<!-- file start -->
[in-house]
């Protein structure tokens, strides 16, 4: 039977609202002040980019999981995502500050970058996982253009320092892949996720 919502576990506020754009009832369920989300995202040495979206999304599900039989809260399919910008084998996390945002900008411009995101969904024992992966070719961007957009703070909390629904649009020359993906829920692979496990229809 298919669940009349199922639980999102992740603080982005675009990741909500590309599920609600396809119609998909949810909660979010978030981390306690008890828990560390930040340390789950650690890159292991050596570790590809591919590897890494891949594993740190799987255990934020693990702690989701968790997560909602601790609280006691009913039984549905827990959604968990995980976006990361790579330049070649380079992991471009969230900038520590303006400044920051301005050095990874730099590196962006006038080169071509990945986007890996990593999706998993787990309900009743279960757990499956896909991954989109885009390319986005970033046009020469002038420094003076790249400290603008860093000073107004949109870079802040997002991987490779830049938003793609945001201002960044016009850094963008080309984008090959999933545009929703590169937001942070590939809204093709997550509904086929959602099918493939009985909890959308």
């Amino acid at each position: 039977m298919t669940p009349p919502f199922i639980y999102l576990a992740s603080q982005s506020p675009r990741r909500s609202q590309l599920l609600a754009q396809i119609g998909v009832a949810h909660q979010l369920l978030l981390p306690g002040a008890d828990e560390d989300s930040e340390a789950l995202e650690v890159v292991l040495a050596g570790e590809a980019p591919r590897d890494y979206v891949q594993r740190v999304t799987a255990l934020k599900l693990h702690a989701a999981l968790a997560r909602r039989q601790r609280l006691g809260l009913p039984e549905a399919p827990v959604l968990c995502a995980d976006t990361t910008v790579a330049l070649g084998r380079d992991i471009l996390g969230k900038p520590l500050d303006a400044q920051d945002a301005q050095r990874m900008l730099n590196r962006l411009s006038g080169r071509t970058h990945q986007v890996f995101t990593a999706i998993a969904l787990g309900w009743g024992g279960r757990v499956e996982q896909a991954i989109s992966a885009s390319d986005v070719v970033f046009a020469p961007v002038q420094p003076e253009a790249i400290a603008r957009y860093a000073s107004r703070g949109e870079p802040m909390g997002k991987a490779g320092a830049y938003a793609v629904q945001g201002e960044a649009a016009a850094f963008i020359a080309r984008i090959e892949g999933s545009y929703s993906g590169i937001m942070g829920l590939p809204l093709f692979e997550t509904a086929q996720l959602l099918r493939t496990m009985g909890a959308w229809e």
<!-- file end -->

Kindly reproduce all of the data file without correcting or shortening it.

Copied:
[in-house]
């Protein structure tokens, strides 16, 4: 039977609202002040980019999981995502500050970058996982253009320092892949996720 919502576990506020754009009832369920989300995202040495979206999304599900039989809260399919910008084998996390945002900008411009995101969904024992992966070719961007957009703070909390629904649009020359993906829920692979496990229809 298919669940009349199922639980999102992740603080982005675009990741909500590309599920609600396809119609998909949810909660979010978030981390306690008890828990560390930040340390789950650690890159292991050596570790590809591919590897890494891949594993740190799987255990934020693990702690989701968790997560909602601790609280006691009913039984549905827990959604968990995980976006990361790579330049070649380079992991471009969230900038520590303006400044920051301005050095990874730099590196962006006038080169071509990945986007890996990593999706998993787990309900009743279960757990499956896909991954989109885009390319986005970033046009020469002038420094003076790249400290603008860093000073107004949109870079802040997002991987490779830049938003793609945001201002960044016009850094963008080309984008090959999933545009929703590169937001942070590939809204093709997550509904086929959602099918493939009985909890959308």
């Amino acid at each position: 039977m298919t669940p009349p919502f199922i639980y999102l576990a992740s603080q982005s506020p675009r990741r909500s609202q590309l599920l609600a754009q396809i119609g998909v009832a949810h909660q979010l369920l978030l981390p306690g002040a008890d828990e560390d989300s930040e340390a789950l995202e650690v890159v292991l040495a050596g570790e590809a980019p591919r590897d890494y979206v891949q594993r740190v999304t799987a255990l934020k599900l693990h702690a989701a999981l968790a997560r909602r039989q601790r609280l006691g809260l009913p039984e549905a399919p827990v959604l968990c995502a995980d976006t990361t910008v790579a330049l070649g084998r380079d992991i471009l996390g969230k900038p520590l500050d303006a400044q920051d945002a301005q050095r990874m900008l730099n590196r962006l411009s006038g080169r071509t970058h990945q986007v890996f995101t990593a999706i998993a969904l787990g309900w009743g024992g279960r757990v499956e996982q896909a991954i989109s992966a885009s390319d986005v070719v970033f046009a020469p961007v002038q420094p003076e253009a790249i400290a603008r957009y860093a000073s107004r703070g949109e870079p802040m909390g997002k991987a490779g320092a830049y938003a793609v629904q945001g201002e960044a649009a016009a850094f963008i020359a080309r984008i090959e892949g999933s545009y929703s993906g590169i937001m942070g829920l590939p809204l093709f692979e997550t509904a086929q996720l959602l099918r493939t496990m009985g909890a959308w229809e």